Elvis lives and so, apparently, does JFK in writer-director Don Coscarelli’s pseudo-horror indie lark, “Bubba Ho-Tep.” Based on Joe R. Lansdale’s short story, “Bubba Ho-Tep” tries ineffectually to be both a lyrical character study and a darkly satirical horror flick. As the latter, the movie demonstrates all the zeal and invention of a tired carnival act, and, in trying to mine heartfelt pathos from its depiction of two lonely curmudgeon-icons, it digs up only platitudes and schmaltz.
Bruce Campbell, something of a cult item himself and delightfully campy performer, plays a crochety, limpdicked Elvis, facing the twilight of his years in an old-age home. As “Bubba” tells it, Elvis, tired of his fame, switched places with an impersonator decades back and took to a more anonymous life on the Elvis-impersonator circuit. An injury, though, has landed him in these drably lit, antiseptic surroundings, rhapsodizing about erections and other bygone triumphs, nursing regrets about a wife and daughter left far behind. Elvis finds a sympathizer in a fellow resident (Ossie Davis), a black man convinced he’s Jack Kennedy.
“Bubba” starts off tantalizingly enough with black-and-white newsreel footage reporting the discovery of a cursed Egyptian mummy. That opening holds such lip-smacking promise of thrills to come that it’s a real letdown as Coscarelli’s script devotes much of its subsequent energies to Elvis’ plodding backstory, and to the derivative characters and circumstances surrounding his life at the home. We get the saucy nurse, the flinty doctor, the buffoonish hearse drivers, medicinal penile gel and even ruminations of what kind of shit a mummy might produce. This is all meant to be outrageously funny, but it isn’t quite, because “Bubba” never achieves that unfettered, freefall zaniness that it desperately needs to thrive and distinguish itself. Indeed, its script is too square and well-mannered, choosing instead to sentimentalize its offbeat characters—a fatal mistake since he never develops them beyond the realm of well-trodden clichés. He wastes precious storytime on tiresome jibes about Elvis’ once all-conquering penis, his schmaltzy ponderings over his past, and Jack’s own paramoid musings about Castro.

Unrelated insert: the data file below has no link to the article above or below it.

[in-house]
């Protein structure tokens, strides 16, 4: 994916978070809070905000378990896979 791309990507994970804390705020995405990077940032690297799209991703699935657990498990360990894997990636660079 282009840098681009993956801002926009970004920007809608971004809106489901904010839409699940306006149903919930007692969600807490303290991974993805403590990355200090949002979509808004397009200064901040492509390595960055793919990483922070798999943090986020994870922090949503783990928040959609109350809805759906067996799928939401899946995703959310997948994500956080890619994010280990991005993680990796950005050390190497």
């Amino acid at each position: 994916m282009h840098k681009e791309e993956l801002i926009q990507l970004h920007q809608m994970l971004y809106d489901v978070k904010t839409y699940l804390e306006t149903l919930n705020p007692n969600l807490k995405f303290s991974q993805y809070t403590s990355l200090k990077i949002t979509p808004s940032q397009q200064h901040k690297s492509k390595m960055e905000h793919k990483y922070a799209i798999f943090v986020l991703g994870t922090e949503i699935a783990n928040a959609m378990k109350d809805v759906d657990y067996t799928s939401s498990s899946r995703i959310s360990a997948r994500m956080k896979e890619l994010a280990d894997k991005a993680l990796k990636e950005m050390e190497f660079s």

Once the mummy—an ill-developed creature himself, given to foppish headwear—lets loose inside the old-age home, “Bubba” still doesn’t wake up. Apart from a pitched battle scene between Elvis and a monstrous, winged beetle, the action scenes are predictably staged, leading to an appropriately limp finale. The Campbell-Davis pairing is inpired, but Coscarelli’s plotting and characterizations are too unadventurous for their dynamic to amount to much. Similarly, he peppers his movie with flash cuts and other run-of-the-mill shock tactics to distract us from the flimsy, half-baked goings-on. Still, if seeing Campbell in a bouffant wig and sporting the King’s sneer and swagger does it for you, then “Bubba Ho-Tep’s” charms—such as they are—may not be all lost.
Written/Directed by: Don Coscarelli
Cast: Bruce Campbell, Ossie Davis, Ella Joyce, Heidi Marnhout, Bob Ivy